Mystery of the Malformed Frogs Student Handout
by Ryan Fisher, 10th Grade, Minnesota New Country School Frog Project
I've always been fascinated with science. So I jumped at the opportunity to get involved with the Minnesota New Country School Frog Project.
The frog project began on a summer nature trip led by Cindy Reinitz. Some students thought they had stepped on a few frogs. The frogs' legs appeared bent. I'm sure everyone must have checked the bottom of their shoes, as they tried to find the unknowing culprit. Soon the students realized that no one had stepped on the frogs. Puzzled by the mystery, everyone spread out, searching for more frogs. Over half of the frogs caught were malformed.
Cindy and her group returned to the pond several times in search of malformed frogs. Once the Minnesota Pollution Control Agency joined Cindy's group. They wanted malformed frogs to study. It was during those trips to the pond that Minnesota New Country School received the most publicity. A few TV stations broadcast live from the pond. Most of the publicity ended quickly. I guess the story of some students making a scientific discovery while sloshing through a pond lost its excitement after no answer was found immediately.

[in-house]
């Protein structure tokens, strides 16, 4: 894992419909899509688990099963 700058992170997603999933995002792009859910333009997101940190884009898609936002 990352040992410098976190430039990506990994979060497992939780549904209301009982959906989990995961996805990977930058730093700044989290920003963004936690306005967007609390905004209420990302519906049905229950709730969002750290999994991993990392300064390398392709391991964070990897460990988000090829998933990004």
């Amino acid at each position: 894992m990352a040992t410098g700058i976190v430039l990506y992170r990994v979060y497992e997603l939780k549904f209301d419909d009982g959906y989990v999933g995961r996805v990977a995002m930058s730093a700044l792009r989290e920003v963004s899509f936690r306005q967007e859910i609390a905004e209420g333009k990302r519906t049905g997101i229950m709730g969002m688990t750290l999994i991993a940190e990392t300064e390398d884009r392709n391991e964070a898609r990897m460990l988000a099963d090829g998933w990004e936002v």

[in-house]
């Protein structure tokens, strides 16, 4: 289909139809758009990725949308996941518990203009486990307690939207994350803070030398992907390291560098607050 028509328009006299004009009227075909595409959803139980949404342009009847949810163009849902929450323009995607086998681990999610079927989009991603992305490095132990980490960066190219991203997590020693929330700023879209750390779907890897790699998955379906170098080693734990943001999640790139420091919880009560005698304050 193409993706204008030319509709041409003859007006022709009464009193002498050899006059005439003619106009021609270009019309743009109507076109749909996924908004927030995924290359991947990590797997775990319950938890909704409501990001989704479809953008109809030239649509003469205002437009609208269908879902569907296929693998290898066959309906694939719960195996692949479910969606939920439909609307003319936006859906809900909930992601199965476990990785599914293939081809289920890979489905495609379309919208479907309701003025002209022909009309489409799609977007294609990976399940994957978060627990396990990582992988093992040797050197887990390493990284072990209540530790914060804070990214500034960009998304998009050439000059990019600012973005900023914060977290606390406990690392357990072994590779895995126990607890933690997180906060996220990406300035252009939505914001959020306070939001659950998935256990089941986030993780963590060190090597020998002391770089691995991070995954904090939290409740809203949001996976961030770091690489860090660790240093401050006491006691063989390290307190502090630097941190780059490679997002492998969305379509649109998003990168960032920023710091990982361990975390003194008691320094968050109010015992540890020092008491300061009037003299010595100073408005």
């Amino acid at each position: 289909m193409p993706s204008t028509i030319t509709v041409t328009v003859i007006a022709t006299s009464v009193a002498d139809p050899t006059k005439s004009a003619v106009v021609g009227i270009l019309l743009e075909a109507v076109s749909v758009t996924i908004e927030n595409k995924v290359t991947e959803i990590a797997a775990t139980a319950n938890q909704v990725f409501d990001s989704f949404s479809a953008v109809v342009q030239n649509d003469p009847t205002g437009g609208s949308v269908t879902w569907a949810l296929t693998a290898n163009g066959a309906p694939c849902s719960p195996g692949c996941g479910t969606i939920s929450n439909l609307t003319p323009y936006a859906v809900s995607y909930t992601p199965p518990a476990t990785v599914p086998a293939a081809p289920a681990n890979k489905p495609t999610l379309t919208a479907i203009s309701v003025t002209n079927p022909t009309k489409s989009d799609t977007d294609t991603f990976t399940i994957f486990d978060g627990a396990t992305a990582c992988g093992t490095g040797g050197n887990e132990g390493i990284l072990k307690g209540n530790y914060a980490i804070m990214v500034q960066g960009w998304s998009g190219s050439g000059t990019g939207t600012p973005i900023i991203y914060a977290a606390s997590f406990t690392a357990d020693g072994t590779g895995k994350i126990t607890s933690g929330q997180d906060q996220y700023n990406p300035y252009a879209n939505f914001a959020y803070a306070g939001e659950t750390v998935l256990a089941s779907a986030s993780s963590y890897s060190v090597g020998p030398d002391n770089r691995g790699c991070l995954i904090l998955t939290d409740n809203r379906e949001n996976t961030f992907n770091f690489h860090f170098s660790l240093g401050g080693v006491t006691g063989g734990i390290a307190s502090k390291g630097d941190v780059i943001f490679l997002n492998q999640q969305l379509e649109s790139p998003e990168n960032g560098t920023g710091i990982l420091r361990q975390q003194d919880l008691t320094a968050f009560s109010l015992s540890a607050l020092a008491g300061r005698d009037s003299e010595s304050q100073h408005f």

I became involved shortly after school began. Cindy Reinitz organized a meeting to plan the future of the frog project. It was at that meeting that we formed a battle plan of sorts. As we sat around Cindy in her classroom, we decided on how to attack this mystery that even the Minnesota Pollution Control Agency didn't have an answer for.
More trips to the pond were planned, water tests started, and students quickly volunteered to help with the different tasks on hand. From the beginning I worked on tracking down the leads we found. My problem was too much information. You have to be smart in deciding which lead could uncover that last elusive clue that would cause everything to make sense. That job required looking at science and the frogs in a different way. Instead of focusing on the obvious, I had to take the initiative to notice the details that might be overlooked. I had to find solutions on my own.
When others looked for someone to blame, I had to understand the importance of ethics and principles in finding the cure, not only the reason. Working on this project taught me how to do things I didn't think I could do. People probably will forget about the Minnesota New Country School Frog Project. But even as memories fade, one lesson won't be forgotten. A teacher and her students will have learned a lesson they never will forget: that if you try you will succeed, and you can make a difference in your town, your city, or even your country. Because you can't stop someone who thinks they can.View the background information on this project and the Mystery of the Malformed Frogs lesson plan.
Excerpted from Hands-On Herpetology.
Provided by the National Science Teachers Association.
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